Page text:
Burlington Councilors Debate Resolution To Re-Implement Ranked Choice Voting
Burlington City Councilors have given initial approval to a measure that could change the city charter to allow Ranked Choice Voting.
In 2005 Burlington implemented Instant Runoff Voting, also known as Ranked Choice Voting, but after dissatisfaction with a mayoral election, a citizens’ initiative led to its repeal in 2010.
Three Progressive councilors offered a resolution Monday evening that would “reintroduce ranked choice voting for the election of the city’s mayor, city councilors, and school commissioners.” The Charter Change Committee would review the proposal and make recommendations to the council by its December 16th meeting in order to place the question on the March Town Meeting Day ballot.
Primary sponsor East District Councilor Jack Hanson says the current system is outdated, flawed and needs to be changed. “Some people might say this system is too complicated for voters. Let's let the voters decide. What this is about is giving the voters of Burlington the opportunity to decide what voting system they would like to use.”
A number of residents spoke in favor of the measure during the public comment period. Resident Joe Scrementi said Burlington must live up to its reputation as a haven of liberal policy and democracy by implementing ranked choice voting. “Voters are given more choices. It decreases the impact of money in politics. A Rutgers’ study found that ranked choice voting campaigns when they were friendlier, they're more likely to win. Lastly, a University of Missouri study shows that ranked choice voting elections are associated with a 10 point increase in voter turnout. I'd like to see the council put this issue to the voters and if inaction follows we will gather the signatures required to get it on the ballot.”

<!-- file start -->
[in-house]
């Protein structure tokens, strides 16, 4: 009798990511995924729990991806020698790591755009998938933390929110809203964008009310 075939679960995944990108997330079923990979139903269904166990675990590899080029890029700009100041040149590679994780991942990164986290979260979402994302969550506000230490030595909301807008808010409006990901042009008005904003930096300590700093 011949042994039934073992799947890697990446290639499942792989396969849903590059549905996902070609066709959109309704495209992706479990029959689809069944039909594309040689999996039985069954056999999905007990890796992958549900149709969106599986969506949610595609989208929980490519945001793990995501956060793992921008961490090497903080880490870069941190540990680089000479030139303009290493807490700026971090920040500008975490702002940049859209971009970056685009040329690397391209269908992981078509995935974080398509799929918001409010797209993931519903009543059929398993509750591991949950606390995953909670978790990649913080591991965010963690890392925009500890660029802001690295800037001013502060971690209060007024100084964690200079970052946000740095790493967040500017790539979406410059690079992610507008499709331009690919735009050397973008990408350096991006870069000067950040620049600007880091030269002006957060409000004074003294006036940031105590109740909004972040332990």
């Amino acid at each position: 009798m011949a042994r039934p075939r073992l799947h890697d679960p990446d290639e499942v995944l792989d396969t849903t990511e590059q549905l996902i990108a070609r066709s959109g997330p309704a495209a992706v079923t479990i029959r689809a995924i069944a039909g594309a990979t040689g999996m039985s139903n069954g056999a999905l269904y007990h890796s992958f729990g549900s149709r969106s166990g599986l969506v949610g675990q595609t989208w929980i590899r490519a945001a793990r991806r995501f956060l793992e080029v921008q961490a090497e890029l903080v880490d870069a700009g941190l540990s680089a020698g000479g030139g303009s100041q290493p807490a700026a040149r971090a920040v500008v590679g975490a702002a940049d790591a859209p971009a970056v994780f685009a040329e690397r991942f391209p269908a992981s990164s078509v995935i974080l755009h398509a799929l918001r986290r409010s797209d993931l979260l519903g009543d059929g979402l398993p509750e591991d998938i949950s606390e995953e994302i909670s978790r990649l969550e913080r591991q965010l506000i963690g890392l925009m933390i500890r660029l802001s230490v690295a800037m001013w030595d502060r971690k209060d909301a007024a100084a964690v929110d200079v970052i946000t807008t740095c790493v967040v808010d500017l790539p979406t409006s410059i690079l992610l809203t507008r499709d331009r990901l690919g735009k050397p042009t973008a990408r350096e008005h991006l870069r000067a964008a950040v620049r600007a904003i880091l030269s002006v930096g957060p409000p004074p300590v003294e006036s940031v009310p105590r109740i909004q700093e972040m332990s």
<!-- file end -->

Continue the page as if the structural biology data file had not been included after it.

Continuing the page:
As the debate began, Republican City Council President Kurt Wright said the system didn’t work well a decade ago. “In Burlington it did not do away with negative campaigning. It was very negative. We did not have increase in voter participation. But what we did get was a race that didn't inspire people because everybody was afraid to take strong vigorous stands on issues.”
South District Democrat Joan Shannon supports ranked voting but offered an amendment to allow more time and consideration of other election methods in the Charter Change Committee. “This proposal asks for us to send this to Charter Change Committee for what appears to be a preordained result of recommending it and returning it in one week's time.”
Ward 1 Independent Sharon Foley Bushor worried that because the idea is not new its baggage could compromise eventual passage by voters. “If it's a fresh idea you can go forward just like we did in 2005 and people were receptive and they were interested. But when you've had a bad experience with something then it takes more time to reintroduce and get people on board. I want this to pass. But I am concerned about the timeline.”
The amendment to adjust the timeline failed on a 6-6 vote. The original resolution then passed on a 9 to 3 vote.